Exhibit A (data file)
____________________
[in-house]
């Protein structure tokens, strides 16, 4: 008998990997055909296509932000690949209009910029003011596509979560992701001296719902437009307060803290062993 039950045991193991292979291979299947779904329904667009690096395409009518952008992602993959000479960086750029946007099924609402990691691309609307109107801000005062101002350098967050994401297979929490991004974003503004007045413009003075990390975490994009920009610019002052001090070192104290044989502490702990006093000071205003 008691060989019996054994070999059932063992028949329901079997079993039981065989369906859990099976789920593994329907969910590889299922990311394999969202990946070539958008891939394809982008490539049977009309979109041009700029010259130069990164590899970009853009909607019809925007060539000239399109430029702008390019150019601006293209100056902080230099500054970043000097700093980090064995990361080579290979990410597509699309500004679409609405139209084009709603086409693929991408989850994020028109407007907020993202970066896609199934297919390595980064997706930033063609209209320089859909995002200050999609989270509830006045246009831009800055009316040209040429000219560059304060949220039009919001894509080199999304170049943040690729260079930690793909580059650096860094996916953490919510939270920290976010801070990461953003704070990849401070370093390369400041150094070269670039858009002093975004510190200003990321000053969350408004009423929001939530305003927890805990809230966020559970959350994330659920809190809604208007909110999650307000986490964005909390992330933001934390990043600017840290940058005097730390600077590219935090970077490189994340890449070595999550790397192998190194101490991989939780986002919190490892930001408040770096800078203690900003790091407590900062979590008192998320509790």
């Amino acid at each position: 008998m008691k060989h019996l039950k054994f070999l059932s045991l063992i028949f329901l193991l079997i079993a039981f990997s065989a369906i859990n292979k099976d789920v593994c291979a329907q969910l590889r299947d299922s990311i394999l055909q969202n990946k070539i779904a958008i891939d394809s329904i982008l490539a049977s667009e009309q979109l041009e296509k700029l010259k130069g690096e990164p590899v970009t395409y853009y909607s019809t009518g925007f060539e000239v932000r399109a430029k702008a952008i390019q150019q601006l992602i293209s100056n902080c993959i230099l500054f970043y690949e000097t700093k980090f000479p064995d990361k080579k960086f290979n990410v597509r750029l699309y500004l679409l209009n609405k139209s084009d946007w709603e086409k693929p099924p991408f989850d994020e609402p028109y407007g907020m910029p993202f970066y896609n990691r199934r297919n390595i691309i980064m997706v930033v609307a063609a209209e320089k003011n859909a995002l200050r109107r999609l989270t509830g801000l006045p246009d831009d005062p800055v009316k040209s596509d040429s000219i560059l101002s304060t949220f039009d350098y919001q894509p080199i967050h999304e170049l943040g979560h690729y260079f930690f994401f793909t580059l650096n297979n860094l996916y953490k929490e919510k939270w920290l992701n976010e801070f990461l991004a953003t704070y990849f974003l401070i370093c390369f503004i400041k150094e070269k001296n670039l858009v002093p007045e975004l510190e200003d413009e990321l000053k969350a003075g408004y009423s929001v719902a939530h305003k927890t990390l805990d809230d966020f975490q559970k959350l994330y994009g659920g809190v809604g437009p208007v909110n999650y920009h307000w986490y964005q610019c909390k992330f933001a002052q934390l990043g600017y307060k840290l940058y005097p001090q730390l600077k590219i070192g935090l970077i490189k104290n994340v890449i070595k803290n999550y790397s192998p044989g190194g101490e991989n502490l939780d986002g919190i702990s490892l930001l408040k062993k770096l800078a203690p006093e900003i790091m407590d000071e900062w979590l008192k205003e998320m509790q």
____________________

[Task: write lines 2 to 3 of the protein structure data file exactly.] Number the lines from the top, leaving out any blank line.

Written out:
């Protein structure tokens, strides 16, 4: 008998990997055909296509932000690949209009910029003011596509979560992701001296719902437009307060803290062993 039950045991193991292979291979299947779904329904667009690096395409009518952008992602993959000479960086750029946007099924609402990691691309609307109107801000005062101002350098967050994401297979929490991004974003503004007045413009003075990390975490994009920009610019002052001090070192104290044989502490702990006093000071205003 008691060989019996054994070999059932063992028949329901079997079993039981065989369906859990099976789920593994329907969910590889299922990311394999969202990946070539958008891939394809982008490539049977009309979109041009700029010259130069990164590899970009853009909607019809925007060539000239399109430029702008390019150019601006293209100056902080230099500054970043000097700093980090064995990361080579290979990410597509699309500004679409609405139209084009709603086409693929991408989850994020028109407007907020993202970066896609199934297919390595980064997706930033063609209209320089859909995002200050999609989270509830006045246009831009800055009316040209040429000219560059304060949220039009919001894509080199999304170049943040690729260079930690793909580059650096860094996916953490919510939270920290976010801070990461953003704070990849401070370093390369400041150094070269670039858009002093975004510190200003990321000053969350408004009423929001939530305003927890805990809230966020559970959350994330659920809190809604208007909110999650307000986490964005909390992330933001934390990043600017840290940058005097730390600077590219935090970077490189994340890449070595999550790397192998190194101490991989939780986002919190490892930001408040770096800078203690900003790091407590900062979590008192998320509790």
């Amino acid at each position: 008998m008691k060989h019996l039950k054994f070999l059932s045991l063992i028949f329901l193991l079997i079993a039981f990997s065989a369906i859990n292979k099976d789920v593994c291979a329907q969910l590889r299947d299922s990311i394999l055909q969202n990946k070539i779904a958008i891939d394809s329904i982008l490539a049977s667009e009309q979109l041009e296509k700029l010259k130069g690096e990164p590899v970009t395409y853009y909607s019809t009518g925007f060539e000239v932000r399109a430029k702008a952008i390019q150019q601006l992602i293209s100056n902080c993959i230099l500054f970043y690949e000097t700093k980090f000479p064995d990361k080579k960086f290979n990410v597509r750029l699309y500004l679409l209009n609405k139209s084009d946007w709603e086409k693929p099924p991408f989850d994020e609402p028109y407007g907020m910029p993202f970066y896609n990691r199934r297919n390595i691309i980064m997706v930033v609307a063609a209209e320089k003011n859909a995002l200050r109107r999609l989270t509830g801000l006045p246009d831009d005062p800055v009316k040209s596509d040429s000219i560059l101002s304060t949220f039009d350098y919001q894509p080199i967050h999304e170049l943040g979560h690729y260079f930690f994401f793909t580059l650096n297979n860094l996916y953490k929490e919510k939270w920290l992701n976010e801070f990461l991004a953003t704070y990849f974003l401070i370093c390369f503004i400041k150094e070269k001296n670039l858009v002093p007045e975004l510190e200003d413009e990321l000053k969350a003075g408004y009423s929001v719902a939530h305003k927890t990390l805990d809230d966020f975490q559970k959350l994330y994009g659920g809190v809604g437009p208007v909110n999650y920009h307000w986490y964005q610019c909390k992330f933001a002052q934390l990043g600017y307060k840290l940058y005097p001090q730390l600077k590219i070192g935090l970077i490189k104290n994340v890449i070595k803290n999550y790397s192998p044989g190194g101490e991989n502490l939780d986002g919190i702990s490892l930001l408040k062993k770096l800078a203690p006093e900003i790091m407590d000071e900062w979590l008192k205003e998320m509790q």